Children who eat a plant-based diet have similar growth and nutrition compared to their meat-eating peers


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happy girl child eating vegetables

A new research study has found that children who eat a plant-based diet have similar growth and nutrition to children who eat meat.

However, children who follow a plant-based diet have an increased odds of the underweight condition.

A study of nearly 9,000 children revealed that those who ate a plant-based diet had the same measures of growth and nutrition as children who ate meat. The research also found that children who follow a vegan diet have an increased likelihood of developing underweight status, underscoring the need for special care when planning diets for vegetarian children. The study was published in the journal May 2, 2022 Pediatrics It is led by researchers at St Michael’s Hospital in Unity Health Toronto.

The results come as a switch to a vegan diet Accelerates in Canada. In 2019, updates on Canadian Food Guide He urged Canadians to adopt plant-based proteins, such as beans, nuts and tofu, instead of meat.

Jonathan Maguire

Dr. Jonathan Maguire, a pediatrician at St. Michael’s Hospital in Unity Health Toronto and a scientist at the MAP Center for Urban Health Solutions at St. Michael’s Hospital. Credit: Unity Health Toronto

“Over the past 20 years, we’ve seen a growing popularity of plant-based diets and a changing food environment with greater access to plant-based alternatives, yet we haven’t seen research into the nutritional outcomes of children on vegan diets in Canada,” he said. Dr. Jonathan Maguire, lead author of the study and a pediatrician at St Michael’s Hospital in Unity Health Toronto.

This study shows that Canadian children who follow a vegetarian diet have similar growth and biochemical measures of nutrition as children who follow a non-vegetarian diet. A plant-based diet has been associated with a higher odds of being underweight, underscoring the need for careful nutritional planning for underweight children when considering plant-based diets.”

Researchers evaluated 8,907 children aged six months to eight years. The children were all participating in TARGet the kids! Data and the cohort study were collected between 2008 and 2019. Participants were categorized by vegetarian status – defined as a dietary pattern that excluded meat – or non-vegetarian status.

Researchers found that children who followed a plant-based diet had the same average body mass index (BMI), height, iron, vitamin D, and cholesterol levels as those who ate meat. The results showed evidence that children who followed a plant-based diet had approximately two times higher odds of being underweight, which is defined as less than the third percentile for body mass index. There was no evidence of an association with being overweight or obese.

Being underweight is an indicator of undernutrition, and it may be a sign that the quality of a child’s diet is not meeting the child’s nutritional needs to support normal growth. For children eating a plant-based diet, researchers emphasized access to health care providers who can provide growth monitoring, education, and guidance to support their growth and nutrition.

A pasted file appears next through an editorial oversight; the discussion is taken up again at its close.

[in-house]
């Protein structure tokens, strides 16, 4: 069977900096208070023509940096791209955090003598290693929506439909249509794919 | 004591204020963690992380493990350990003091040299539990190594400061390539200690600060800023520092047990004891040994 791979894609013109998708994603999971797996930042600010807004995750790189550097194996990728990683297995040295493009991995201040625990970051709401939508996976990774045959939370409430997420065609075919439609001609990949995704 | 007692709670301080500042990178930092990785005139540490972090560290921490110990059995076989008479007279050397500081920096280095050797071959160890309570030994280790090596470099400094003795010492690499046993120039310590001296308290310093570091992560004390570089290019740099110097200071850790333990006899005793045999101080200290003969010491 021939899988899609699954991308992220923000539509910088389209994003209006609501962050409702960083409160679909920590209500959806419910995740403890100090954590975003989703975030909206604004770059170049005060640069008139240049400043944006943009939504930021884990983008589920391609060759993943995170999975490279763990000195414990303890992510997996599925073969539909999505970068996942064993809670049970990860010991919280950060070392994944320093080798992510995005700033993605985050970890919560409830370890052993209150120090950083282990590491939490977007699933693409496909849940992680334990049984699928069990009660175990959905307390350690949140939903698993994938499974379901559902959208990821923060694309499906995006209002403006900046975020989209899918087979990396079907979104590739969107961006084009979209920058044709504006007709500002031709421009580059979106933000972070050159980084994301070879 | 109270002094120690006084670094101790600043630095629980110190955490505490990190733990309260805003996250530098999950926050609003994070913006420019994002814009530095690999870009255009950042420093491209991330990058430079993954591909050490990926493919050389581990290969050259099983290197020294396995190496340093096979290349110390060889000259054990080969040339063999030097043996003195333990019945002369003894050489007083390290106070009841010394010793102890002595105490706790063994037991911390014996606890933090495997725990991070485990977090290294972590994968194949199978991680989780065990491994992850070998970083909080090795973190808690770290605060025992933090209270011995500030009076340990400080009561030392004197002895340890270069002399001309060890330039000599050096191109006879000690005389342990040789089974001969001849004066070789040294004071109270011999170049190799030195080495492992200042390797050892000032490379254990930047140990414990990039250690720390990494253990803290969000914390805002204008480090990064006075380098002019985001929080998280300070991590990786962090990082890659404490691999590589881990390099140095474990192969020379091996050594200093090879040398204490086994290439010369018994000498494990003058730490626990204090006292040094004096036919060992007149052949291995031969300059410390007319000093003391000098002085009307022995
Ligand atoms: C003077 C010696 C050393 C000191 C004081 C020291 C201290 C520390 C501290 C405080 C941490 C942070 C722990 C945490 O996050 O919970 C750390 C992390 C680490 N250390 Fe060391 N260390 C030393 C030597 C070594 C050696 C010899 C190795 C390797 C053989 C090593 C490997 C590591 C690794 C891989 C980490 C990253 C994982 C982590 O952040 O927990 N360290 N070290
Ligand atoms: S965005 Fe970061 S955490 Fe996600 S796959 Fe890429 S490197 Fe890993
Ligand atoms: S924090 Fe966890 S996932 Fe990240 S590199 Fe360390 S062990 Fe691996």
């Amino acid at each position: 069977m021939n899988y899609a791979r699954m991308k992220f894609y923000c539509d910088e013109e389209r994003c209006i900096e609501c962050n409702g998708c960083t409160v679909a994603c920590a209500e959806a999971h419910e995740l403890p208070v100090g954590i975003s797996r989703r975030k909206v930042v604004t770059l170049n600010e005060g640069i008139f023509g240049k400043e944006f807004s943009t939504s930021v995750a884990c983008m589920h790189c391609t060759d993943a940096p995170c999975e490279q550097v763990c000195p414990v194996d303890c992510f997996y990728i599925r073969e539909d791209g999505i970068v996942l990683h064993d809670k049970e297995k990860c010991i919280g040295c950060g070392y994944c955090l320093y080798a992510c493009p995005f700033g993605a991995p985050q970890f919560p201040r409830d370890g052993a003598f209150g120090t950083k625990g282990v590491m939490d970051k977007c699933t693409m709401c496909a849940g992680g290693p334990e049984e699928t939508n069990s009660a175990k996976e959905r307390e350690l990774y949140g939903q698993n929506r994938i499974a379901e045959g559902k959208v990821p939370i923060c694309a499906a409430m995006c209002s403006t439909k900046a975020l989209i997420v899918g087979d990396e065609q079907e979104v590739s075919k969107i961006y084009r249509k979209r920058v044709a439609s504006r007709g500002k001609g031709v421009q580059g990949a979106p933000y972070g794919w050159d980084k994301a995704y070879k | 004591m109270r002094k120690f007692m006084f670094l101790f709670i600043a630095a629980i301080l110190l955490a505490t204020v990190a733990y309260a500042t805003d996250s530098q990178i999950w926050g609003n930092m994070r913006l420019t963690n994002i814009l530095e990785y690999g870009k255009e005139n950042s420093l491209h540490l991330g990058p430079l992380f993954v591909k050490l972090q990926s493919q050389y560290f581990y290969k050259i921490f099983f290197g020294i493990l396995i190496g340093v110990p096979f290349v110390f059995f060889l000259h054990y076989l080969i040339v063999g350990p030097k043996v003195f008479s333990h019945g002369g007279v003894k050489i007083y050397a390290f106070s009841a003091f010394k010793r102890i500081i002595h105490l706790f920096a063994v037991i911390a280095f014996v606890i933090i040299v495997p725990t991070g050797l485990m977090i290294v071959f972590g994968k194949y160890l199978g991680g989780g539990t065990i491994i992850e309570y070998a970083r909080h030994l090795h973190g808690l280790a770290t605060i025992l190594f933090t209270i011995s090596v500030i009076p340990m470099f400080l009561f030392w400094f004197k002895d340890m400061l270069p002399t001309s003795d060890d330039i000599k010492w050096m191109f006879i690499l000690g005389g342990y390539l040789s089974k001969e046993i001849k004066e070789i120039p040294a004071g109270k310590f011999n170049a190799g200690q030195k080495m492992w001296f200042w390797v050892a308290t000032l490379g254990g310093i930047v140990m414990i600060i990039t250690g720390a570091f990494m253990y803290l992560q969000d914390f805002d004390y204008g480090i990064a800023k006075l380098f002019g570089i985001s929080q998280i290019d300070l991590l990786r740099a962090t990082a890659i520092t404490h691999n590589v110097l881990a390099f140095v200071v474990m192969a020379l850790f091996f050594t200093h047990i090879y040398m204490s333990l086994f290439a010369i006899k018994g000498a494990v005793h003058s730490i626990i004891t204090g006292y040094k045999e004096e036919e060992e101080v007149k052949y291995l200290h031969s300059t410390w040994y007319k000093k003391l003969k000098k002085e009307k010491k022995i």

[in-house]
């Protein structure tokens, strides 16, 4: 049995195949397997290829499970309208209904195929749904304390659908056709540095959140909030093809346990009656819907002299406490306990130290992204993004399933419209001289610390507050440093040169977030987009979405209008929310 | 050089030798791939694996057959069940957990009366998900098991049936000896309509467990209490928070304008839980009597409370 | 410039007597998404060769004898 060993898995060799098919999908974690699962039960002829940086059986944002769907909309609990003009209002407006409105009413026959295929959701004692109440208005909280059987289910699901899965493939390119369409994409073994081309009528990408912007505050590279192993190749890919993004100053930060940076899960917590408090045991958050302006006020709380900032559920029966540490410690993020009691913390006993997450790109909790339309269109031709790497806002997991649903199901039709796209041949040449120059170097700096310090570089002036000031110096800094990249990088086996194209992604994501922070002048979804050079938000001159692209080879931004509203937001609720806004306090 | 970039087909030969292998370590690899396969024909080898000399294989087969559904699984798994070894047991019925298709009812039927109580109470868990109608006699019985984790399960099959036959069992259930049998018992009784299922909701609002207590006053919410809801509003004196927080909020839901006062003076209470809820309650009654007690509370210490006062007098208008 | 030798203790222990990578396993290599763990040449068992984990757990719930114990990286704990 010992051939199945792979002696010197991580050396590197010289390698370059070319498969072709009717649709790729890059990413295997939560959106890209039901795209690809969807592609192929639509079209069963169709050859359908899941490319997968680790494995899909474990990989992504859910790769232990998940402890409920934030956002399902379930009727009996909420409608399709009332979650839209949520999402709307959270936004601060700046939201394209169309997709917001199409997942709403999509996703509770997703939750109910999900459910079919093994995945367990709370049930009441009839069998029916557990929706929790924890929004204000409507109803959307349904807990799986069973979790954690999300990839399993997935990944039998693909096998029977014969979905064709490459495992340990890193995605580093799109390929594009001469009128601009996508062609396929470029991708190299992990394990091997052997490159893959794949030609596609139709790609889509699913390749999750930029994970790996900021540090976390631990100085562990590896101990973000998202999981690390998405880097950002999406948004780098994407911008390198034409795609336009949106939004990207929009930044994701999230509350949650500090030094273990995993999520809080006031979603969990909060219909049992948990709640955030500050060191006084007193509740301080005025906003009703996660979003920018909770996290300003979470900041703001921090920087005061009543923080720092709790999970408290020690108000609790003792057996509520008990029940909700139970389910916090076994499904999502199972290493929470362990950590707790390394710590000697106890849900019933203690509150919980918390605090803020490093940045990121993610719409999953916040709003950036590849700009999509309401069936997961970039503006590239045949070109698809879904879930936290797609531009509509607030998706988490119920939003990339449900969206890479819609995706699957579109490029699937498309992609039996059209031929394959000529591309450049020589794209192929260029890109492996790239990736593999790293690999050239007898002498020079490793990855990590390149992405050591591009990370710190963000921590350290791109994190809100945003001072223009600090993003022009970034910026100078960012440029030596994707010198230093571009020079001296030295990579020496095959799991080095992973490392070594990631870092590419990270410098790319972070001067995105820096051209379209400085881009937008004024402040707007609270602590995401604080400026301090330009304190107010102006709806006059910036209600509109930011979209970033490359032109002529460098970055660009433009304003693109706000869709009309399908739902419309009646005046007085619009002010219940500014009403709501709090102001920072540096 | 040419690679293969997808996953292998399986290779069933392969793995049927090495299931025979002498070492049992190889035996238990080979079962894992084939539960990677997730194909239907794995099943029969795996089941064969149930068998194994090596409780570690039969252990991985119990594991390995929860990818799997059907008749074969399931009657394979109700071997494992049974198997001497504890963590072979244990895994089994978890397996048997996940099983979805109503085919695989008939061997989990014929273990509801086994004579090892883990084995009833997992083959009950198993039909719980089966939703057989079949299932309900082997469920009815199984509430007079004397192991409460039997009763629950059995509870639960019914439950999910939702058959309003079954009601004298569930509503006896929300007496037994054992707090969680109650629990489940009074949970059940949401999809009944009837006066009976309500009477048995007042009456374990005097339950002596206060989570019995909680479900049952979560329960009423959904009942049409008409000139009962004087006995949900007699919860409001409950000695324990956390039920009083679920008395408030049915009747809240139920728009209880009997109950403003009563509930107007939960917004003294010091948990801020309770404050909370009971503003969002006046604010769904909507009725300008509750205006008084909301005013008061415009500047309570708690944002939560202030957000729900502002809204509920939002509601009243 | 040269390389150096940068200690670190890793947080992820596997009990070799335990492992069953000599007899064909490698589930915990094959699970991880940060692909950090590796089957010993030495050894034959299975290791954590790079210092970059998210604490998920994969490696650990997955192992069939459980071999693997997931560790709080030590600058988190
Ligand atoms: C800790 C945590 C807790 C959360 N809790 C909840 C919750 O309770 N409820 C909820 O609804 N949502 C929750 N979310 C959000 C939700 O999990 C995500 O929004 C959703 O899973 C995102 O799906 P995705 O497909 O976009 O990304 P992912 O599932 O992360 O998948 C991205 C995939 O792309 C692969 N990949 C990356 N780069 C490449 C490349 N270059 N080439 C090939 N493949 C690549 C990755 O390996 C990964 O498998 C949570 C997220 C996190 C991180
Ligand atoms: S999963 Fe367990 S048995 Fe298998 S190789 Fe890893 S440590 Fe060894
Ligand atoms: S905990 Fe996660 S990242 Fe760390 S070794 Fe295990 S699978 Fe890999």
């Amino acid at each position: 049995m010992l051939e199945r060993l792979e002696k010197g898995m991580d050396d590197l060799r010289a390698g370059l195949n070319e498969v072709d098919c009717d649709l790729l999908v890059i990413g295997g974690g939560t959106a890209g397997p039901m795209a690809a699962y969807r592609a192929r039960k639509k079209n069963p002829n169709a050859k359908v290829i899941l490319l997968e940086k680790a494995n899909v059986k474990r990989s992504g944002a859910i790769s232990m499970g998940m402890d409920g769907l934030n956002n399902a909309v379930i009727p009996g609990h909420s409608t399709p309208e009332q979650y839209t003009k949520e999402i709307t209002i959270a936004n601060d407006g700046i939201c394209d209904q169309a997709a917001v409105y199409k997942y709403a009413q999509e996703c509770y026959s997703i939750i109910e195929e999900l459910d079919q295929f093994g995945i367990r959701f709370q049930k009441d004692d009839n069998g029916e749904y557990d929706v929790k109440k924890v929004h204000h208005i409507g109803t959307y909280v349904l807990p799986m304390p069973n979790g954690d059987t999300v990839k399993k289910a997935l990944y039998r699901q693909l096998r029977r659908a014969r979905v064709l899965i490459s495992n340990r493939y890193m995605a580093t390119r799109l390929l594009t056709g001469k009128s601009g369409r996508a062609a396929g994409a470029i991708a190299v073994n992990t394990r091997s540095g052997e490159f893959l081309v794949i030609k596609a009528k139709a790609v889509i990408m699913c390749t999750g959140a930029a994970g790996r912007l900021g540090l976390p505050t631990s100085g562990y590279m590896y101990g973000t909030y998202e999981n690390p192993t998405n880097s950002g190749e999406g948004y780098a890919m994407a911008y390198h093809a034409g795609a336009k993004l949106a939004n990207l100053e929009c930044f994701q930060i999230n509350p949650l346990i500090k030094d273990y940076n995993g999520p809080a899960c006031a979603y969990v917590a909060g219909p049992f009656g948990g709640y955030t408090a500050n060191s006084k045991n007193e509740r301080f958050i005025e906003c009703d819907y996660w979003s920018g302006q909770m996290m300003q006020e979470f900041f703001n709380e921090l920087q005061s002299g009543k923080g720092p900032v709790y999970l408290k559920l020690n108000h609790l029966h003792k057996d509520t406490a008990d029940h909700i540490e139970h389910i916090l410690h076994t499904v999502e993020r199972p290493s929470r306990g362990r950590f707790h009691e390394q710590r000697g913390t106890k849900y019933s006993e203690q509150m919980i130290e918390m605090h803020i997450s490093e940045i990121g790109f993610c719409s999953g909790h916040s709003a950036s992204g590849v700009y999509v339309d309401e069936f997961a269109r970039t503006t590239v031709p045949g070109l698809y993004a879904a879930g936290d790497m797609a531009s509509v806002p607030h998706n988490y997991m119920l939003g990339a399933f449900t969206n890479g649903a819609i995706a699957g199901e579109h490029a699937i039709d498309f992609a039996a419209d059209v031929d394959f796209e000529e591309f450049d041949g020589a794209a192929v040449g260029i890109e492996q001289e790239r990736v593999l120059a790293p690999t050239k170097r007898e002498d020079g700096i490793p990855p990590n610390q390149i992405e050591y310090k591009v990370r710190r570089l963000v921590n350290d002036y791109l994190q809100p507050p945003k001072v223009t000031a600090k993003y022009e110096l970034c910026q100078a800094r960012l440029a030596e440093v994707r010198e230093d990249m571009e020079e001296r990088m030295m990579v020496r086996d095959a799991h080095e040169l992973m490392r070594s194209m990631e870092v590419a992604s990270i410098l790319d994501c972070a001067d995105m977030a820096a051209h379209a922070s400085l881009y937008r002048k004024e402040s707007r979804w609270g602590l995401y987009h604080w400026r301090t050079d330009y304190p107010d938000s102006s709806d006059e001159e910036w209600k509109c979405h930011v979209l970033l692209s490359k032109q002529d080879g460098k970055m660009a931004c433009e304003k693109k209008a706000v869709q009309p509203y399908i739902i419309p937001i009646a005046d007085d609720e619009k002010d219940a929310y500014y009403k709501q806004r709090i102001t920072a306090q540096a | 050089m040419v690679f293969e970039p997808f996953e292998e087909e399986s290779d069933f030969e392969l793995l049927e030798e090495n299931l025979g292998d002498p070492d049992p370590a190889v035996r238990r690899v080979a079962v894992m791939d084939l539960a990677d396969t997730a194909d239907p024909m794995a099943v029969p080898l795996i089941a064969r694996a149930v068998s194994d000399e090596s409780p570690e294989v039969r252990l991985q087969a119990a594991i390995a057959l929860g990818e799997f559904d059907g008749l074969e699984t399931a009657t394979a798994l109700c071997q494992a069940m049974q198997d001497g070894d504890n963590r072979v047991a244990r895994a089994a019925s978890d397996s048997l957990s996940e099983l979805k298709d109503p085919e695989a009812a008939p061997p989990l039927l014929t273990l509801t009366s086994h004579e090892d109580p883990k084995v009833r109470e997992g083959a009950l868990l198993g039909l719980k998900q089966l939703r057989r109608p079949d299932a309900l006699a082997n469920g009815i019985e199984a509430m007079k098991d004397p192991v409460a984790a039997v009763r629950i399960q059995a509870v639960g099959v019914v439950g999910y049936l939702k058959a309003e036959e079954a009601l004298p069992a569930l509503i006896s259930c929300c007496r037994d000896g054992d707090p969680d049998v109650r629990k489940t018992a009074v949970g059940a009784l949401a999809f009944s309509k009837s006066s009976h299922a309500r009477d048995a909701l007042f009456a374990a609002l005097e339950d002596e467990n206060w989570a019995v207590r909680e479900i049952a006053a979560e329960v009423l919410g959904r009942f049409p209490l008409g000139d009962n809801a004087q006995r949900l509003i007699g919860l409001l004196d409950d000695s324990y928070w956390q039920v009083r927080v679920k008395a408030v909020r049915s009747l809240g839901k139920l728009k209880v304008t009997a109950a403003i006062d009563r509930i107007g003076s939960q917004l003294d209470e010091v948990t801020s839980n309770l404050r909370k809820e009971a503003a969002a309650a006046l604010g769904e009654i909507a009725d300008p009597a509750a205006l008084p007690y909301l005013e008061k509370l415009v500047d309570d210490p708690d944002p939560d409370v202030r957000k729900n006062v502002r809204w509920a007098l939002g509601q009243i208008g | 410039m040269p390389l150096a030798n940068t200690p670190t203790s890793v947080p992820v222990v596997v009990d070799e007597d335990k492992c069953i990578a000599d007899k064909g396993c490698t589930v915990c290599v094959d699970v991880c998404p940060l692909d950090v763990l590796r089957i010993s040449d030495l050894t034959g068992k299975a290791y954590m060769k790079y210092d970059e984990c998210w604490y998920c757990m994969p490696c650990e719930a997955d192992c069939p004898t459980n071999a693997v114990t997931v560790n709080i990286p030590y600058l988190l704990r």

International guidelines on a vegetarian diet in infancy and childhood have different recommendations, and previous studies that have evaluated the relationship between a vegetarian diet and childhood development and nutritional status have had conflicting results.

“Vegan diets are recognized as a healthy eating pattern due to increased intake of fruits, vegetables, fiber, and whole grains and lower saturated fats; however, few studies have evaluated the impact of vegetarian diets on childhood development and nutritional status,” said Dr. Maguire, who is also a scientist at the MAP Center for Solutions. Urban Health at St. Michael’s Hospital, “Vegan diets appear to be appropriate for most children.”

One limitation of the study is that the researchers did not assess the quality of plant-based diets. Researchers note that plant-based diets come in many forms and that the quality of an individual’s diet may be very important to growth and nutritional outcomes. The authors say more research is needed to examine the quality of plant-based diets in childhood, as well as growth and nutrition outcomes among children who follow a vegan diet, which excludes meat and animal-derived products such as dairy, eggs and honey.

Reference: “Vegan diet, growth, and nutrition in early childhood: a longitudinal cohort study” by Laura J. Elliott, RD, MSc; Charles DJ Keon Stoneman, Ph.D.; Catherine S. David JA Jenkins, MD, PhD, DSc, FRSC, FRCP, FRCPC; Cornelia M. Borkhoff, MA, Ph.D.; Jonathon L. Maguire, MD, MS, FRCS on behalf of TARGet KIDS! Al Taawon, 2 May 2022, Available here. Pediatrics.
DOI: 10.1542 / peds.2021-052598

The study was funded by the Canadian Institutes of Health Research (CIHR), St Michael’s Hospital Foundation and the SickKids Foundation.



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